For more information contact either Artistic Director Paul Turner at email@example.com
or on 01793 531316 or 07989 397372 or SRS Secretary Julia Singleton at firstname.lastname@example.org
or on 01793 644660 or 07718185518
Information about the recital series can be found at www.swindonrecitalseries.org
- Wessex Duo (flute and harp) present a magical programme
- Swindon Wyvern Theatre, March 6th, 1.05pm
Pan magazine wrote of flautist Sally Stocks "…effortless technique…an open, expressive sound with a lot of character and individuality"
. Harpist Angela Moore plays for the nation's great orchestras, including the Royal Opera House, the LPO, LSO and RPO. Together they are presenting a magical programme of C.P.E. Bach (Hamburger Sonata), Debussy (Reverie and Arabesque No.1) and Piazolla (from his Histoire du Tango).
Of all Johann Sebastian Bach's sons, Carl Philipp Emanuel (1714-1788) is the one who enjoys the greatest renown. After many years at the Prussian court in Berlin he moved to Hamburg where he was able to write a bolder, more experimental style of music. He believed that music should 'touch the heart' and 'awaken the passions'. The Hamburger Sonata is a light-hearted and charming piece, with many flourishes around simple melodies.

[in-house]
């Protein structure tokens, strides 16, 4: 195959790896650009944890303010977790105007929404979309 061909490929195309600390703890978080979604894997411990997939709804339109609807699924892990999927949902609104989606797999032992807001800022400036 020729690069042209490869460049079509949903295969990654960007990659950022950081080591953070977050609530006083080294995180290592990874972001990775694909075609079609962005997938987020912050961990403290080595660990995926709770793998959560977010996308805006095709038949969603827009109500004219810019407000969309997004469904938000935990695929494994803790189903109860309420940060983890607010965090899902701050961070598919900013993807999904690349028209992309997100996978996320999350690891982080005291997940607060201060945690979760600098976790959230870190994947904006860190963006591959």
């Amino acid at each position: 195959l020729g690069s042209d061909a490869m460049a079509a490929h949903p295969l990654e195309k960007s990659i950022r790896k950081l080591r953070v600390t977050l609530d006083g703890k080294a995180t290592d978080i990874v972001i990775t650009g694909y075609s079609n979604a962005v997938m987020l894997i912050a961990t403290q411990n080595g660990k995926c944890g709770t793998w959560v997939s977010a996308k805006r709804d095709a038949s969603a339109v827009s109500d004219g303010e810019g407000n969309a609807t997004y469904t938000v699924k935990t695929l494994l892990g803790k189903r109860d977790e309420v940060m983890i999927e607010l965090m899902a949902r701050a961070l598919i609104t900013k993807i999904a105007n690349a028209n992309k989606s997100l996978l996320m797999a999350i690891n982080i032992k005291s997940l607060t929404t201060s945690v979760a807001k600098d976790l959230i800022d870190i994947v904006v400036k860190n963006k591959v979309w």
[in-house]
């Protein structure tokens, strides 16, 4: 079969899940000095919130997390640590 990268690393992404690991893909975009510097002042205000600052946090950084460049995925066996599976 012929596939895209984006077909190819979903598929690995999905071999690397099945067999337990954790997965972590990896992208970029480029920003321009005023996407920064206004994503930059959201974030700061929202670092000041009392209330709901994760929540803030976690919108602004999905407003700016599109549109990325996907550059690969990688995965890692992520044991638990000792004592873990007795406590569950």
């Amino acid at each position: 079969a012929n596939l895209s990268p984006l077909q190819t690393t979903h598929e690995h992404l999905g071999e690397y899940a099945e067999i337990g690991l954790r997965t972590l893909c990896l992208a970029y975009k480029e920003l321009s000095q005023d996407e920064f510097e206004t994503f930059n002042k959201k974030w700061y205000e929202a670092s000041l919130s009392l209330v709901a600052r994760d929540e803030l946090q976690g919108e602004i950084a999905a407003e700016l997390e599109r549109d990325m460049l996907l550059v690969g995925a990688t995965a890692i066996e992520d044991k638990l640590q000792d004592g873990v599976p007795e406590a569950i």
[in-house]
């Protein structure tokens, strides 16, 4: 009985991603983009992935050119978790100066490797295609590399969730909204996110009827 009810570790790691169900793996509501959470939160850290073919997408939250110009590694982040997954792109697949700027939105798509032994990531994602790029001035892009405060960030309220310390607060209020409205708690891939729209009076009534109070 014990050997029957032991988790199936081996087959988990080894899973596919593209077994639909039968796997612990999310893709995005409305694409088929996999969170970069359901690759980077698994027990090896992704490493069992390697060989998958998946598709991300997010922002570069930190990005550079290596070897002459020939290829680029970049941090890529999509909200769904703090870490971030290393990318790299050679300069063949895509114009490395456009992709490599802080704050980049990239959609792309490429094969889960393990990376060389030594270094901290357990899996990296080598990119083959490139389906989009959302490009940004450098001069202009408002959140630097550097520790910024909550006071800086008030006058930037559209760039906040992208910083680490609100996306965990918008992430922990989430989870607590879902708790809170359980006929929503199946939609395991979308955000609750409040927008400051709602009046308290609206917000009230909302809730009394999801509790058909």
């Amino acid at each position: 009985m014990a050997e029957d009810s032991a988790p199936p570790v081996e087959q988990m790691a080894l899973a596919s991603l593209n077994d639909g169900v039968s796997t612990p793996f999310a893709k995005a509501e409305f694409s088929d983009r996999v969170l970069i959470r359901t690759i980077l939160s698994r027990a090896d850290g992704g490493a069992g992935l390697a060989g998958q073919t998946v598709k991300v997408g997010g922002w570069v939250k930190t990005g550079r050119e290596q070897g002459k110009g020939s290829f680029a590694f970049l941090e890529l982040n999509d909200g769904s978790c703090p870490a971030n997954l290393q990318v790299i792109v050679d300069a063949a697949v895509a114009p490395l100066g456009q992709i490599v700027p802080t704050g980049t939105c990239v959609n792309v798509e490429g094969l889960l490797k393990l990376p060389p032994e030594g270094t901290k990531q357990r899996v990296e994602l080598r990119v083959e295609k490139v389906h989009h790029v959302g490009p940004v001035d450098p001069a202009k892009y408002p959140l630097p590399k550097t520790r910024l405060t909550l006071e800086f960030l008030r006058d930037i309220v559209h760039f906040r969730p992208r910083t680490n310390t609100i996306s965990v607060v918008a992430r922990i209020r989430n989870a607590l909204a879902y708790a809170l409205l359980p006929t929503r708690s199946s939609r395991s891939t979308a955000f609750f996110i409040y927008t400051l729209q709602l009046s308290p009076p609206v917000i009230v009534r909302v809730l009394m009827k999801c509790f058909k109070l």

Debussy's music has been described as 'like painting in delicate pastels or water colours'. This French composer, apparently less than diligent about his studies at the Paris Conservatoire, was, like the Impressionists with whom he has been compared, desperate to break out of the conventional approach to music. The definition of reverie is "a state of being pleasantly lost in one's thoughts; a daydream." The quiet, reflective passages of Debussy's beautifully simple work wander about very much as if in a dream. The Arabesque No. 1 uses melodies to create the atmosphere of intertwined flowing lines, originally found in ancient Islamic art.
A selection from Histoire du Tango, probably one of Piazolla's most famous pieces, provides a lively contrast to end the programme.
Sally and Angela appear at the Wyvern Theatre, Swindon, on Wednesday March 6th at 1.05pm
. Tickets £6, accompanied children (14 and under) free.
participated in several masterclasses with James Galway during her studies and embarked on a career as a soloist and a chamber musician before emigrating to Australia where she was appointed Professor of Flute at the New South Wales Conservatorium of Music. Following a period performing in the Canary Islands Sally returned to England in 1992 since when she has performed regularly with other international Chamber musicians and as a soloist in various concerto performances.
plays for the nation's great orchestras - including the Royal Opera House, Covent Garden; The London Philharmonic Orchestra; the London Symphony Orchestra; and the Royal Philharmonic Orchestra - and teaches the next generation. She is equally enthusiastic about sharing the glamour and wonder of the harp at special occasions such as weddings.